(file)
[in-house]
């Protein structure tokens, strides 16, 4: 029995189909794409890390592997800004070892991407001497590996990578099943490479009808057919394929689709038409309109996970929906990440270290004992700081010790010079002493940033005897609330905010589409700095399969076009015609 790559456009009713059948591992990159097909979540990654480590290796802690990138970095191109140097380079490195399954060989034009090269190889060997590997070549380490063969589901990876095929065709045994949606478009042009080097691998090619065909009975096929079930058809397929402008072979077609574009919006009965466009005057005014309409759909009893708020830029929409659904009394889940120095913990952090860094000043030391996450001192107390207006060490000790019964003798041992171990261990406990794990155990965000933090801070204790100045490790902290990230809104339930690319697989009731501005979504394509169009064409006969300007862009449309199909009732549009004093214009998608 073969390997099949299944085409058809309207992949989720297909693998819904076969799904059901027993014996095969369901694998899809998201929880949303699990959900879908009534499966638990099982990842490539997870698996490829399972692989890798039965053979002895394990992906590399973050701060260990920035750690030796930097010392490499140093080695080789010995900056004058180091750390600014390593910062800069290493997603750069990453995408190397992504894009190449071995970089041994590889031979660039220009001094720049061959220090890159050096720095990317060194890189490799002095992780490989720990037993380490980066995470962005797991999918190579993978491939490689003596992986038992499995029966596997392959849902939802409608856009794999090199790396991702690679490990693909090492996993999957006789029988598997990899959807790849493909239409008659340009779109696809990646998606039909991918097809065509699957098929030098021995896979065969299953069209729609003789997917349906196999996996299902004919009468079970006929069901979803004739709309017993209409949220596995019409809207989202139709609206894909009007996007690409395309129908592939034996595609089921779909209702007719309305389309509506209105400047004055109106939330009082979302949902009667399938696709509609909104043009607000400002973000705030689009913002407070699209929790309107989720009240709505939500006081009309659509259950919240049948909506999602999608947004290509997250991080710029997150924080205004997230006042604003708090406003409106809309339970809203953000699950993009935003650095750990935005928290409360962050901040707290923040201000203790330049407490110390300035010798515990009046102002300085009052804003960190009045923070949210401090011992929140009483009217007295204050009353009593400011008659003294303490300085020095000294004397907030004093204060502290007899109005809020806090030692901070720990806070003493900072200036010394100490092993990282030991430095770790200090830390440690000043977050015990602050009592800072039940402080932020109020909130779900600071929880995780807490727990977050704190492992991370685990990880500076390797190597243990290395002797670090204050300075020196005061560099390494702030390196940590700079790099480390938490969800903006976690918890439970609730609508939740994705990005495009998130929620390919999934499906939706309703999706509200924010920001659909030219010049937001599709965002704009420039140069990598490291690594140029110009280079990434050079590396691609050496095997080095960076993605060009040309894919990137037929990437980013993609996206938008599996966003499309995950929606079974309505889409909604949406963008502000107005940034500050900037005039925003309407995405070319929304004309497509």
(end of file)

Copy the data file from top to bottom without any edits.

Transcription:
[in-house]
């Protein structure tokens, strides 16, 4: 029995189909794409890390592997800004070892991407001497590996990578099943490479009808057919394929689709038409309109996970929906990440270290004992700081010790010079002493940033005897609330905010589409700095399969076009015609 790559456009009713059948591992990159097909979540990654480590290796802690990138970095191109140097380079490195399954060989034009090269190889060997590997070549380490063969589901990876095929065709045994949606478009042009080097691998090619065909009975096929079930058809397929402008072979077609574009919006009965466009005057005014309409759909009893708020830029929409659904009394889940120095913990952090860094000043030391996450001192107390207006060490000790019964003798041992171990261990406990794990155990965000933090801070204790100045490790902290990230809104339930690319697989009731501005979504394509169009064409006969300007862009449309199909009732549009004093214009998608 073969390997099949299944085409058809309207992949989720297909693998819904076969799904059901027993014996095969369901694998899809998201929880949303699990959900879908009534499966638990099982990842490539997870698996490829399972692989890798039965053979002895394990992906590399973050701060260990920035750690030796930097010392490499140093080695080789010995900056004058180091750390600014390593910062800069290493997603750069990453995408190397992504894009190449071995970089041994590889031979660039220009001094720049061959220090890159050096720095990317060194890189490799002095992780490989720990037993380490980066995470962005797991999918190579993978491939490689003596992986038992499995029966596997392959849902939802409608856009794999090199790396991702690679490990693909090492996993999957006789029988598997990899959807790849493909239409008659340009779109696809990646998606039909991918097809065509699957098929030098021995896979065969299953069209729609003789997917349906196999996996299902004919009468079970006929069901979803004739709309017993209409949220596995019409809207989202139709609206894909009007996007690409395309129908592939034996595609089921779909209702007719309305389309509506209105400047004055109106939330009082979302949902009667399938696709509609909104043009607000400002973000705030689009913002407070699209929790309107989720009240709505939500006081009309659509259950919240049948909506999602999608947004290509997250991080710029997150924080205004997230006042604003708090406003409106809309339970809203953000699950993009935003650095750990935005928290409360962050901040707290923040201000203790330049407490110390300035010798515990009046102002300085009052804003960190009045923070949210401090011992929140009483009217007295204050009353009593400011008659003294303490300085020095000294004397907030004093204060502290007899109005809020806090030692901070720990806070003493900072200036010394100490092993990282030991430095770790200090830390440690000043977050015990602050009592800072039940402080932020109020909130779900600071929880995780807490727990977050704190492992991370685990990880500076390797190597243990290395002797670090204050300075020196005061560099390494702030390196940590700079790099480390938490969800903006976690918890439970609730609508939740994705990005495009998130929620390919999934499906939706309703999706509200924010920001659909030219010049937001599709965002704009420039140069990598490291690594140029110009280079990434050079590396691609050496095997080095960076993605060009040309894919990137037929990437980013993609996206938008599996966003499309995950929606079974309505889409909604949406963008502000107005940034500050900037005039925003309407995405070319929304004309497509």